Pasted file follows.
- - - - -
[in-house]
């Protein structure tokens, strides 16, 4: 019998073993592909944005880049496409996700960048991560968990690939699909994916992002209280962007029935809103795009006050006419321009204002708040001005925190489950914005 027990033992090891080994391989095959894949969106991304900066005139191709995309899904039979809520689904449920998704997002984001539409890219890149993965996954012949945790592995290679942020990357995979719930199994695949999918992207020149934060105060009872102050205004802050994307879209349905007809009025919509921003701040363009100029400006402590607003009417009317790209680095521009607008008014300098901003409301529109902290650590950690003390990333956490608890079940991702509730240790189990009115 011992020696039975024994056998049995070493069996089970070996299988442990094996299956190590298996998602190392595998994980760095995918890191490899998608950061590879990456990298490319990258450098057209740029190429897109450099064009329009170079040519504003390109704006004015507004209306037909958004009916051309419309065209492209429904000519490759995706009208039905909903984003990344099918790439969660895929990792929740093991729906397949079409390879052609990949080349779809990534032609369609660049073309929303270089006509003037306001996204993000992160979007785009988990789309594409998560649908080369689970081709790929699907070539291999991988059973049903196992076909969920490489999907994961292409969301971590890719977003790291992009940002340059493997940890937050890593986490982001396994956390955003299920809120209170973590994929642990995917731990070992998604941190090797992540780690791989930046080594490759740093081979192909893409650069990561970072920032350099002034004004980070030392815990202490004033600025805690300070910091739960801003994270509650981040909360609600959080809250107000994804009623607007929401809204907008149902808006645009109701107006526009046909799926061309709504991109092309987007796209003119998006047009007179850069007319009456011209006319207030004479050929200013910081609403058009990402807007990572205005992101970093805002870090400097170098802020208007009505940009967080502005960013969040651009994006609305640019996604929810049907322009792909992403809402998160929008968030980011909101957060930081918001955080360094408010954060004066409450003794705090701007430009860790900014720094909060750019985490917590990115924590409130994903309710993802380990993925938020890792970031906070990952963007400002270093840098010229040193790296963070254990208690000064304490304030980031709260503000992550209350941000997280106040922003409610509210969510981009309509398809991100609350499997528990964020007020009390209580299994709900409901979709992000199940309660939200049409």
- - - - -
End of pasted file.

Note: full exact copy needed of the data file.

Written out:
[in-house]
């Protein structure tokens, strides 16, 4: 019998073993592909944005880049496409996700960048991560968990690939699909994916992002209280962007029935809103795009006050006419321009204002708040001005925190489950914005 027990033992090891080994391989095959894949969106991304900066005139191709995309899904039979809520689904449920998704997002984001539409890219890149993965996954012949945790592995290679942020990357995979719930199994695949999918992207020149934060105060009872102050205004802050994307879209349905007809009025919509921003701040363009100029400006402590607003009417009317790209680095521009607008008014300098901003409301529109902290650590950690003390990333956490608890079940991702509730240790189990009115 011992020696039975024994056998049995070493069996089970070996299988442990094996299956190590298996998602190392595998994980760095995918890191490899998608950061590879990456990298490319990258450098057209740029190429897109450099064009329009170079040519504003390109704006004015507004209306037909958004009916051309419309065209492209429904000519490759995706009208039905909903984003990344099918790439969660895929990792929740093991729906397949079409390879052609990949080349779809990534032609369609660049073309929303270089006509003037306001996204993000992160979007785009988990789309594409998560649908080369689970081709790929699907070539291999991988059973049903196992076909969920490489999907994961292409969301971590890719977003790291992009940002340059493997940890937050890593986490982001396994956390955003299920809120209170973590994929642990995917731990070992998604941190090797992540780690791989930046080594490759740093081979192909893409650069990561970072920032350099002034004004980070030392815990202490004033600025805690300070910091739960801003994270509650981040909360609600959080809250107000994804009623607007929401809204907008149902808006645009109701107006526009046909799926061309709504991109092309987007796209003119998006047009007179850069007319009456011209006319207030004479050929200013910081609403058009990402807007990572205005992101970093805002870090400097170098802020208007009505940009967080502005960013969040651009994006609305640019996604929810049907322009792909992403809402998160929008968030980011909101957060930081918001955080360094408010954060004066409450003794705090701007430009860790900014720094909060750019985490917590990115924590409130994903309710993802380990993925938020890792970031906070990952963007400002270093840098010229040193790296963070254990208690000064304490304030980031709260503000992550209350941000997280106040922003409610509210969510981009309509398809991100609350499997528990964020007020009390209580299994709900409901979709992000199940309660939200049409």